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The Compleat Earth Day

First published by Izaak Walton in 1653, The Compleat Angler remains one of the most original and influential books about the environment ever written in the English language. Walton’s narrative depicts a group of urbanites whose appreciation of the natural world deepens as they go fishing in the countryside north of London. In honor of Earth Day, here are some interesting facts about The Compleat Angler as an environmental text.

By Marjorie Swann

(1)   Before The Compleat Angler, fishermen were regarded as loners, but Walton’s book transformed angling into a sociable activity that draws men together through their shared experiences of the natural world.

(2)   Walton champions core principles of wildlife management, including closed seasons, size limits, and restrictions on fishing methods.

(3)   For Walton, outdoor recreation enhances spirituality:

“So when I would beget content, and increase confidence in the Power, and Wisdom, and Providence of Almighty God, I will walk the Meadows by some gliding stream, and there contemplate the Lillies that take no care, and those very many other various little living creatures, that are not only created but fed (man knows not how) by the goodness of the God of Nature, and therefore trust in him.”

(4)   Walton was an early advocate of food security. Without environmental laws to guarantee sustainable food production, Walton argues, fish stocks will drop so precipitously that the population of England “will be forced to eat flesh.”

(5)   As Londoners visiting rural Hertfordshire, Walton’s anglers are exemplary ecotourists. They treat the natural environment they visit respectfully and take care to compensate fairly the local inhabitants who provide their food and lodging.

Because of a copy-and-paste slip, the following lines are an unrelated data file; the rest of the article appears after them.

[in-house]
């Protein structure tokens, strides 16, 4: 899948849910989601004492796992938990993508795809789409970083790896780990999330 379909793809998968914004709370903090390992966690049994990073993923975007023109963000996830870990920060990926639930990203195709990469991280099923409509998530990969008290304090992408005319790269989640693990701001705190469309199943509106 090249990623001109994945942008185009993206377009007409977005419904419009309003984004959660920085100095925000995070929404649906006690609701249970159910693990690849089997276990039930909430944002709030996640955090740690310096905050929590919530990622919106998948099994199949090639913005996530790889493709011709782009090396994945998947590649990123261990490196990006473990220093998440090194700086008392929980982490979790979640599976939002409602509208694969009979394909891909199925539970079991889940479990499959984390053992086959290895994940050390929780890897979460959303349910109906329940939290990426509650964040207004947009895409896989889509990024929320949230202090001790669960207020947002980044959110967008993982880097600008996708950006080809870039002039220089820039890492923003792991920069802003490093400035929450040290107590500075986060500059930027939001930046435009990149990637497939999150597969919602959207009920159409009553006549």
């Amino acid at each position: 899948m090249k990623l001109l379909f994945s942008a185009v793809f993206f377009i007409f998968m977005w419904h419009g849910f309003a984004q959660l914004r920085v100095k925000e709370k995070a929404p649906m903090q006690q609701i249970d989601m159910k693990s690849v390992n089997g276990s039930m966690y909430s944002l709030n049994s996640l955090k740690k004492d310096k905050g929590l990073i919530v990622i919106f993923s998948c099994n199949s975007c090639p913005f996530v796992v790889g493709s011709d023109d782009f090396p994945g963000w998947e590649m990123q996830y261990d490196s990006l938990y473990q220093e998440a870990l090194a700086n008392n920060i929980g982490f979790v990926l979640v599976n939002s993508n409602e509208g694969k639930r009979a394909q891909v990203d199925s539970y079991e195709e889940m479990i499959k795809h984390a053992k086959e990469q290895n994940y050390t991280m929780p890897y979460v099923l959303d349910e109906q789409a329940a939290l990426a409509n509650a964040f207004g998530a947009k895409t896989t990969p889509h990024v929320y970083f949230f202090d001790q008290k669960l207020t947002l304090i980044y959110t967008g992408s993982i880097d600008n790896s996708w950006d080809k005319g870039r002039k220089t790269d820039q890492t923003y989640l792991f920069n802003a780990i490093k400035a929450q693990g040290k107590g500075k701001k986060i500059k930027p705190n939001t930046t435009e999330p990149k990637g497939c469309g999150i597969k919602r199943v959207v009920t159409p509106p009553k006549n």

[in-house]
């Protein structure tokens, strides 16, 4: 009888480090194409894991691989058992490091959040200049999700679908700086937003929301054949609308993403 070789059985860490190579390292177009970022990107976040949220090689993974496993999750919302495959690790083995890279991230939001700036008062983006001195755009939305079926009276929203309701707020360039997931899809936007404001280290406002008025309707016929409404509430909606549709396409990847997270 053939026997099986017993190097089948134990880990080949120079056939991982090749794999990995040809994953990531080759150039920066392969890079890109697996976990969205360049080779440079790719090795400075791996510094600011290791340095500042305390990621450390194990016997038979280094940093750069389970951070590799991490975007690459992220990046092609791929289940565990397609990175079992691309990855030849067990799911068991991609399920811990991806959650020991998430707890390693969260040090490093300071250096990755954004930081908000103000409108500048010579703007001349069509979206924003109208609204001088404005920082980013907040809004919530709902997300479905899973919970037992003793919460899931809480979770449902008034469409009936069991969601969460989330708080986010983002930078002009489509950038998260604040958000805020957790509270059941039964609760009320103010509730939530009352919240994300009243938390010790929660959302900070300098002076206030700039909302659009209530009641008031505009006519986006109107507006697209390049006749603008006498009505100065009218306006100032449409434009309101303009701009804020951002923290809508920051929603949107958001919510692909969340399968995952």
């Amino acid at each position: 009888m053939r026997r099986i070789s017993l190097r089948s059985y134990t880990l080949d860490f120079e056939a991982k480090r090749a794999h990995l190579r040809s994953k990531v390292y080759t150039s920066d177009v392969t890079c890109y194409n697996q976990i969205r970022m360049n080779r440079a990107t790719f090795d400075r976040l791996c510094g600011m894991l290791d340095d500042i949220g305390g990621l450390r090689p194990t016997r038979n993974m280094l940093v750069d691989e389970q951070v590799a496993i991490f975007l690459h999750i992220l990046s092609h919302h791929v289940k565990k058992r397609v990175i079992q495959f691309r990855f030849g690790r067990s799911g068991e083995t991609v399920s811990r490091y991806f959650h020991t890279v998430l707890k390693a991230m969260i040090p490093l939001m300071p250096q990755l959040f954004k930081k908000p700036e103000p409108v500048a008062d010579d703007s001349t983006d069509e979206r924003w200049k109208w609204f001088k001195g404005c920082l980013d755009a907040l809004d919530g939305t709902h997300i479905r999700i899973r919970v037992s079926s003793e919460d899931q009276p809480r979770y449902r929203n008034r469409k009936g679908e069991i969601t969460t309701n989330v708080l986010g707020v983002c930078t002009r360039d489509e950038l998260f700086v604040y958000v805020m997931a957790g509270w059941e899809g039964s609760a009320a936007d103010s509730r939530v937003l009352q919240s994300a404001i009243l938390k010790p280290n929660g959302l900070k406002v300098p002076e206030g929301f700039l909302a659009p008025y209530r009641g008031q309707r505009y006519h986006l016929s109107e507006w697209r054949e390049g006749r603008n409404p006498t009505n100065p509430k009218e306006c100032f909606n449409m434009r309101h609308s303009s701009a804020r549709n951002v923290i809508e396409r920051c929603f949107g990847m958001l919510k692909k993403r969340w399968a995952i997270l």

Otter in Southwold, Suffolk, England. By Catherine Trigg (Flickr) via Wikimedia Commons.

(6)   Walton censures “conservators of the waters”—officials charged with overseeing rivers and their fisheries—who turn a blind eye to illegal (and environmentally harmful) fishing practices.

(7)   Walton’s anglers practice environmental justice by giving financial donations and most of the fish they catch to poor residents of the countryside.

(8)   Reading The Compleat Angler can also help us to appreciate how our attitudes toward the environment have changed over time. Walton regarded otters as pests that should be controlled in order to protect fish populations and in The Compleat Angler, Walton’s fishermen join an otter hunt at Amwell Hill in Hertfordshire. Otters became extinct in Hertfordshire in the 1970s, but in the 1990s, the Otter Trust successfully reintroduced otters to the Amwell Nature Reserve. The Herts and Middlesex Wildlife Trust is now working to improve otter habitat in the Amwell Nature Reserve by creating “fish refuges.”

(9)   In the 1890s, the Pullman Company created a special railway car for American sportsmen called the “Izaak Walton.” Staffed by both a cook and a waiter, the car could hold twelve passengers and was fitted out with dog kennels, gun racks, an ammunition room, an ice-chest for game, and a wine closet.

(10)   Walton’s depiction of a “brotherhood” of environmentally-conscious anglers inspired the creation of the Izaak Walton League of America, a mass-membership conservation organization founded in 1922 that now has more than 43,000 members in the United States and Britain.

Marjorie Swann, Associate Professor of English at Southern Methodist University, is the author of Curiosities and Texts: The Culture of Collecting in Early Modern England. She has edited a new edition of The Compleat Angler by Izaak Walton and Charles Cotton for Oxford World’s Classics and is now writing a book about Walton’s Angler and its post-seventeenth-century afterlives.

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